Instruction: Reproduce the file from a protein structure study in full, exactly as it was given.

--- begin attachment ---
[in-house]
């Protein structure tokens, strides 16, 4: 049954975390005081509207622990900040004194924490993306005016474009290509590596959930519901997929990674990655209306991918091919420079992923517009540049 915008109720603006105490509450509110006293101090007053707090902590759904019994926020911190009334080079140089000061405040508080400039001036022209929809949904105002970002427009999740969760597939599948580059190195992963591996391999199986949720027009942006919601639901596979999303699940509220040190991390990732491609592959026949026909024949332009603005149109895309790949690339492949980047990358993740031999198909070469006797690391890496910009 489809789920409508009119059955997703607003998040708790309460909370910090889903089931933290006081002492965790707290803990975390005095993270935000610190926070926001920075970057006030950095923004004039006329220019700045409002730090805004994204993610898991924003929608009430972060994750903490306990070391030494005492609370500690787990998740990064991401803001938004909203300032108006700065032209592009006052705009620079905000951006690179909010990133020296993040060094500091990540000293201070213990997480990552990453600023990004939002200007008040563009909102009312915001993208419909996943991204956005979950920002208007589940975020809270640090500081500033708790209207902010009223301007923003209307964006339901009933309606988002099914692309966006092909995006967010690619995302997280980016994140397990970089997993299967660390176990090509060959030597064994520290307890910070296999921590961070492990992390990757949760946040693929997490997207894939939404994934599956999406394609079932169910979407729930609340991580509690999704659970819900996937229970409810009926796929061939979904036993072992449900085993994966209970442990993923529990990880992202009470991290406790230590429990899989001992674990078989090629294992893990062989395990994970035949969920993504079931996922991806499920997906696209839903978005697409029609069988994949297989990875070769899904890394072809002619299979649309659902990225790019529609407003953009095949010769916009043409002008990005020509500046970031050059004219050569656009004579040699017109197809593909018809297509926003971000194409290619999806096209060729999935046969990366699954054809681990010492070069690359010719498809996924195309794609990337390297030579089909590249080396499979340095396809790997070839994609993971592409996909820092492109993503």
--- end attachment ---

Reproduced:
[in-house]
């Protein structure tokens, strides 16, 4: 049954975390005081509207622990900040004194924490993306005016474009290509590596959930519901997929990674990655209306991918091919420079992923517009540049 915008109720603006105490509450509110006293101090007053707090902590759904019994926020911190009334080079140089000061405040508080400039001036022209929809949904105002970002427009999740969760597939599948580059190195992963591996391999199986949720027009942006919601639901596979999303699940509220040190991390990732491609592959026949026909024949332009603005149109895309790949690339492949980047990358993740031999198909070469006797690391890496910009 489809789920409508009119059955997703607003998040708790309460909370910090889903089931933290006081002492965790707290803990975390005095993270935000610190926070926001920075970057006030950095923004004039006329220019700045409002730090805004994204993610898991924003929608009430972060994750903490306990070391030494005492609370500690787990998740990064991401803001938004909203300032108006700065032209592009006052705009620079905000951006690179909010990133020296993040060094500091990540000293201070213990997480990552990453600023990004939002200007008040563009909102009312915001993208419909996943991204956005979950920002208007589940975020809270640090500081500033708790209207902010009223301007923003209307964006339901009933309606988002099914692309966006092909995006967010690619995302997280980016994140397990970089997993299967660390176990090509060959030597064994520290307890910070296999921590961070492990992390990757949760946040693929997490997207894939939404994934599956999406394609079932169910979407729930609340991580509690999704659970819900996937229970409810009926796929061939979904036993072992449900085993994966209970442990993923529990990880992202009470991290406790230590429990899989001992674990078989090629294992893990062989395990994970035949969920993504079931996922991806499920997906696209839903978005697409029609069988994949297989990875070769899904890394072809002619299979649309659902990225790019529609407003953009095949010769916009043409002008990005020509500046970031050059004219050569656009004579040699017109197809593909018809297509926003971000194409290619999806096209060729999935046969990366699954054809681990010492070069690359010719498809996924195309794609990337390297030579089909590249080396499979340095396809790997070839994609993971592409996909820092492109993503």